top of page

Energise With These Breathing Techniques

Updated: Feb 27, 2023

Maybe you've decided to cut down on caffeine, or coffee isn't doing it for you anymore; whatever your reasons, just by changing your breath, you can energise for the day ahead.

So in the last month, we've covered why the breath is important, how to breathe well and using breathing to reduce pain. But we're not finished yet! We all know by now that slow, deep breaths help us feel calm and, in turn, can make up feel sleepy or relaxed. So surely there must be a breathing technique to energise and wake you up, so you can feel alert and ready to rule the world.

Let's start with some background information, to feel more 'alert' we must increase our sympathetic tone. This means rather than activate the 'rest and digest' (the parasympathetic) part of our nervous system (where we feel super chilled out), we want to activate the sympathetic nervous system - the part responsible for alertness, this usually activates when we're exercising, in danger or stressed.

Please note, BEFORE undertaking any of these drills, try them in a safe environment, not to the point of passing out, and seek guidance from a healthcare professional.


We experience air hunger when we hold our breath and feel slight discomfort as we have the urge to take our next breath - an obvious reaction, one may say, but it has many benefits! By holding the breath, we activate the midbrain (the top of the Brainstem) and, as mentioned before, this increases sympathetic tone, making us feel more alert, focused and energetic and increasing our ability to do flexion like forward folds, while also increasing endurance! So how can we do this?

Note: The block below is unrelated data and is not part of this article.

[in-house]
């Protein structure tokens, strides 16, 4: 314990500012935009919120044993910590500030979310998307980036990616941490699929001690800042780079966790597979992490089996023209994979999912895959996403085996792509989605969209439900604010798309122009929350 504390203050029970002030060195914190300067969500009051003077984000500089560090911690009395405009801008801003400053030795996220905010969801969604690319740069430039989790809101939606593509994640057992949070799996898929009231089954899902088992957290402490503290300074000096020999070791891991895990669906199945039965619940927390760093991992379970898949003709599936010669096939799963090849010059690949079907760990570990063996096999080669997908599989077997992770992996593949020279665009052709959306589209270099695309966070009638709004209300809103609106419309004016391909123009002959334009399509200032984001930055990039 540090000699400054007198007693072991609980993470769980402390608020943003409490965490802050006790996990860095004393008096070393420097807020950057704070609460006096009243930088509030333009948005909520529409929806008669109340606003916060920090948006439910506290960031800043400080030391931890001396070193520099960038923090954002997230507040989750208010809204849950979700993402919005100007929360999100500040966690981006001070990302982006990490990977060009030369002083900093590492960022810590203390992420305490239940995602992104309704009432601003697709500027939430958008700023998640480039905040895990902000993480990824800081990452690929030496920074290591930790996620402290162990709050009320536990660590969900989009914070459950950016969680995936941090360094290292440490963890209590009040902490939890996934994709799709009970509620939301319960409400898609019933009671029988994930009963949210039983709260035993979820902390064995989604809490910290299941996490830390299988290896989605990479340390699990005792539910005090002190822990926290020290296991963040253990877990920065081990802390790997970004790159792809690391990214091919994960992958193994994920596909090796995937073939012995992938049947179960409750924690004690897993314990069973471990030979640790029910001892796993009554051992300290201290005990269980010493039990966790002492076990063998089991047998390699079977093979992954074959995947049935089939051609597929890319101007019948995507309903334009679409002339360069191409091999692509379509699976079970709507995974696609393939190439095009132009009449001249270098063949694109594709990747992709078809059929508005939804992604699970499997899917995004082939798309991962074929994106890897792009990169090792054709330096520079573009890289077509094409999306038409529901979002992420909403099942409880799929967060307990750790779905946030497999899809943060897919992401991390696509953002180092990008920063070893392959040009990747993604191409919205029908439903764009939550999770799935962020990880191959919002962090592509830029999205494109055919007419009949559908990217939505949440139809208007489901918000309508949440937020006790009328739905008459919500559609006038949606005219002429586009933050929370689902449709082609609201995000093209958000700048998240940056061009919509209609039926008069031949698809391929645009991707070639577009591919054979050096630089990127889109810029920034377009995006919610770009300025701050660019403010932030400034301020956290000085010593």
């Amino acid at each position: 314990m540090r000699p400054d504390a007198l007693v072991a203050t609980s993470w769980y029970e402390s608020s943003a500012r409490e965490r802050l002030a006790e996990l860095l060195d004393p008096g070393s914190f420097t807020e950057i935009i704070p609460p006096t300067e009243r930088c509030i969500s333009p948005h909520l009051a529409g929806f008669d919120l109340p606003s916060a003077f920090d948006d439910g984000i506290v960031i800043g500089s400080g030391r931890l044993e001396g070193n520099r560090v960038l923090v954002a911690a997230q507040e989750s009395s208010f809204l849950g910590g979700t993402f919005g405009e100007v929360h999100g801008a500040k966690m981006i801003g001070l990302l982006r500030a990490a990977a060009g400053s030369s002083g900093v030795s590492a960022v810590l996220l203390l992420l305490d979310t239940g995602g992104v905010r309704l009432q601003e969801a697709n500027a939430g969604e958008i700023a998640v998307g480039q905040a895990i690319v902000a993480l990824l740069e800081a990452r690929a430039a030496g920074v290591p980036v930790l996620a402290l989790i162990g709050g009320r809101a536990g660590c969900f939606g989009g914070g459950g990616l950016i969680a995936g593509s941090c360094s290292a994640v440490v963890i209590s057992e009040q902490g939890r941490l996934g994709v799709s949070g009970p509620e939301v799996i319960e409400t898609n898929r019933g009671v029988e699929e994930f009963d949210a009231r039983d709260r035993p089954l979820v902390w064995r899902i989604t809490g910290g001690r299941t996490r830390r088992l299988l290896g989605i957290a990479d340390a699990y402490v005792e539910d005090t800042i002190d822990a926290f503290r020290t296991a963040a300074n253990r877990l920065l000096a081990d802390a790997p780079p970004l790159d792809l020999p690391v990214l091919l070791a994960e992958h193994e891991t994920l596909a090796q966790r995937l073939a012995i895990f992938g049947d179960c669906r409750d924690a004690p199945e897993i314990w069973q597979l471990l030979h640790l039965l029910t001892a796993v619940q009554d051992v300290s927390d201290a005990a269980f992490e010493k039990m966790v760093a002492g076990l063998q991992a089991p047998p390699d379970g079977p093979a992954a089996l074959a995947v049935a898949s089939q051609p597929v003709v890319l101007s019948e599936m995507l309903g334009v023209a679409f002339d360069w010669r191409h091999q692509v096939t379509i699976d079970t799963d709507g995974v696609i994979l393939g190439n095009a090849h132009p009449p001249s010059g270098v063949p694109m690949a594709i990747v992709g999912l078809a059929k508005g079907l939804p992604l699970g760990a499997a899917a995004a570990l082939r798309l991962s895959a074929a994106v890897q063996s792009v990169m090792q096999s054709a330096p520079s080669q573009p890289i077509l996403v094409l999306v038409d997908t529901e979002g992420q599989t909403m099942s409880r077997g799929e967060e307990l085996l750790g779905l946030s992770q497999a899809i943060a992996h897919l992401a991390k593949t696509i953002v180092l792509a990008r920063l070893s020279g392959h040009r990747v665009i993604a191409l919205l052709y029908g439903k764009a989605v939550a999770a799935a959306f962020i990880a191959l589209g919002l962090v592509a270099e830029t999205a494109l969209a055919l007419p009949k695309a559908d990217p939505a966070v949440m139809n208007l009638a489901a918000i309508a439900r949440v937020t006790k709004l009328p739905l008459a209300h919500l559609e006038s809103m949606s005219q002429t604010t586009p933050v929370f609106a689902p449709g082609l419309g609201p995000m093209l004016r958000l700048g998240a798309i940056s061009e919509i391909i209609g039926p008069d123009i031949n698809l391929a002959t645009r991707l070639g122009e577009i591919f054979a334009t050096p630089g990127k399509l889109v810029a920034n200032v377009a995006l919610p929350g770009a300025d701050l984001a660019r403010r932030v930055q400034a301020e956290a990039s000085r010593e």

1) Through Movement

Air hunger while doing a bodyweight movement while holding your breath is one of the most popular ways to re-energise - you can try this with squats, push-ups, or even walking.

Take an inhale and an exhale through the nose.

While holding your breath, do your bodyweight exercise of choice, doing as many reps as possible until you can feel mild air hunger (this can start as simply as 5 squats and then increase when you have more practice).

Take a breath to recover (up to three if needed) without panting.

Repeat 3 to 5 rounds in total.

Notice how you feel, you may only start with a few bodyweight exercises and build it up over time.

2) Breath Holds

How long can you hold your breath?

Take a breath in and out through the nose.

Hold your breath until you reach mild air hunger.

Take a breath to recover (up to three if needed) without panting.

Repeat as many rounds until you feel energised and alert! (I suggest no more than 6 rounds).

I recommend timing yourself and seeing if you can slowly increase your breath holds over time.

3) Nasal Holds

Firstly, check which of the nostrils is more stuffy/blocked by closing one nostril and breathing, then the other.

Take an inhale and an exhale through the nose.

Gently pinch your nostrils shut and hold your breath, either sway the head side to side or nod up and down until you reach mild air hunger.

Take a breath to recover (up to three if needed) without panting.

Repeat 6 rounds in total.

This is brilliant for those who have a cold or blocked sinus.


Not only are these exercises brilliant to make you feel energised and alert, you can also use them in your yoga practice to help with poses that involve flexion such as forward folds, downward dog or chaturanga.

Try out these breathing techniques today and notice if you feel more awake, energised and alert.

We use these breathing drills and more in our yoga classes, try a two-week free trial today and effortlessly incorporate yoga into your weekly routine.

14 views0 comments


bottom of page